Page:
Though both are Anniston natives, Don now lives in Atlanta while Steve lives in Foley, making visits between the two difficult. Their mutual interest in motorcycles, however, provided them with a solution.
“Since we live so far apart, this (event) is good for us to get together and visit in our own home town,” Steve said.
The brothers were just two of hundreds of motorcycle enthusiasts who turned out Saturday for the seventh annual Rumble on Noble. Bikes of every color and model could be seen scattered about in the streets and parking lots downtown while leather-clad visitors walked up and down Noble Street.
While many visitors checked out one another’s machines and traded stories, others took time to shop at the many vendors lining the street, sample the local cuisine or just listen to the live music.
Everyone in attendance also took a few moments to honor the memory of fallen Anniston police Officer Justin Sollohub with a moment of silence. Sollohub was shot and killed in the line of duty Wednesday. Many of the Anniston police officers providing security for the event were allowed on stage to show their appreciation to the community for its support of the Police Department.
Growing up in Anniston, Don and Steve got their interest in motorcycles at early ages.
“When I grew up here, you could still get a motorcycle license when you were 14,” Don said with a laugh.
Dan Forrest of Georgia has been riding motorcycles for years and currently owns a Harley-Davidson Ultra Classic. He said he enjoys riding a motorcycle for the freedom it provides.
“Primarily it’s the freedom you get while riding and it’s a stress reliever and it puts you in touch with your surroundings,” Forrest said. “You get that much closer to your environment.”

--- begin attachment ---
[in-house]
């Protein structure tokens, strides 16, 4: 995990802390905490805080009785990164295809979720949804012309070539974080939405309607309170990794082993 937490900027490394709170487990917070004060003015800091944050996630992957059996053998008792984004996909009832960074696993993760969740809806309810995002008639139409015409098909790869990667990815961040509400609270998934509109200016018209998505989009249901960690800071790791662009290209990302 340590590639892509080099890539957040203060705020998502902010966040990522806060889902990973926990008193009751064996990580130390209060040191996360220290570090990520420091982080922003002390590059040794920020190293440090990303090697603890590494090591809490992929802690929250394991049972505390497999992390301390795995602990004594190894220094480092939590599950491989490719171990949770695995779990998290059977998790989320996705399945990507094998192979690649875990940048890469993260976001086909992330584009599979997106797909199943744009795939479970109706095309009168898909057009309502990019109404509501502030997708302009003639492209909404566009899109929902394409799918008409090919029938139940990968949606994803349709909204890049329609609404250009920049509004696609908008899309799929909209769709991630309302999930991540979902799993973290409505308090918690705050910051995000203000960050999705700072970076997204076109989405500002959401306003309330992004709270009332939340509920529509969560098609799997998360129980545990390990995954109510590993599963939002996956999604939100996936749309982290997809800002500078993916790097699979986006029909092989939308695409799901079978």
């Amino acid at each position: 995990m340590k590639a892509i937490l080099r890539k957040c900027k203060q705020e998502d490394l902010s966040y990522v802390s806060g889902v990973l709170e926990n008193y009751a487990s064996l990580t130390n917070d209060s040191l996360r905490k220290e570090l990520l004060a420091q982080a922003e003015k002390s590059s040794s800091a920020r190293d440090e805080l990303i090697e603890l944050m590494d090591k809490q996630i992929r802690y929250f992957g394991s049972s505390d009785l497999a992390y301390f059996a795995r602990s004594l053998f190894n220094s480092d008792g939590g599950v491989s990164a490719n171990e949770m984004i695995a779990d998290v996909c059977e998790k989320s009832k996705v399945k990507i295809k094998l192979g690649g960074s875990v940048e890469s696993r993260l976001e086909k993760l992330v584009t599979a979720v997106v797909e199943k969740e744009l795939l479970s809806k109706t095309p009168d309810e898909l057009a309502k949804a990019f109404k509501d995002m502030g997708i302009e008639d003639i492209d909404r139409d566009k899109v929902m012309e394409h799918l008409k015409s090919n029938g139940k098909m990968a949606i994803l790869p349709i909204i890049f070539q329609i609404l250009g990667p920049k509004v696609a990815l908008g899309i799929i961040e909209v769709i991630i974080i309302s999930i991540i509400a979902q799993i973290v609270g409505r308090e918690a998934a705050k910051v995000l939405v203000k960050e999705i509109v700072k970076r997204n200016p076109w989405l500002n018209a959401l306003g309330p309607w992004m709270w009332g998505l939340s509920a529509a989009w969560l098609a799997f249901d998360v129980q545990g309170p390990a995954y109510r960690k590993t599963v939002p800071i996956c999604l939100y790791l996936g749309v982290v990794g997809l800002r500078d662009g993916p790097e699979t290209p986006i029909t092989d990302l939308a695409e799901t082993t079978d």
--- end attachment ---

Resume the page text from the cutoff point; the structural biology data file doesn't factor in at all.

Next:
Forrest was one of the several vendors at the event, selling various biker paraphernalia. He also owns a bike shop in Warm Springs, Ga., called Xtreme Rider.
“This is my fourth year out here … we try to do events within a 100-mile radius mainly for advertising,” Forrest said.
Forrest said he enjoyed coming to the Rumble on Noble each year.
“This has been a good event for us,” Forrest said.
Still, he thinks the Rumble on Noble could be even better if visitors were allowed to ride their bikes down Noble and right up to vendors like at some other biker events he’s been to over the years.
“That’s a big detriment … guys like to park and show their bikes off,” Forrest said. “They don’t like to leave them.”
A Lincoln resident who prefers to go by the biker name Louie Louie was at the Rumble on Noble for the fourth time this year.
“It’s a pretty nice event,” he said. “I wish it could be bigger.”
Louie, who currently owns a Harley-Davidson Softtail Classic, said he’s been riding since the 1970s.
“It’s just the thrill of the road,” he said. “And the wind … you don’t get wind in your face in a car. There’s nothing like getting wind in your face.”
Star staff writer Patrick McCreless: 256-235-3561.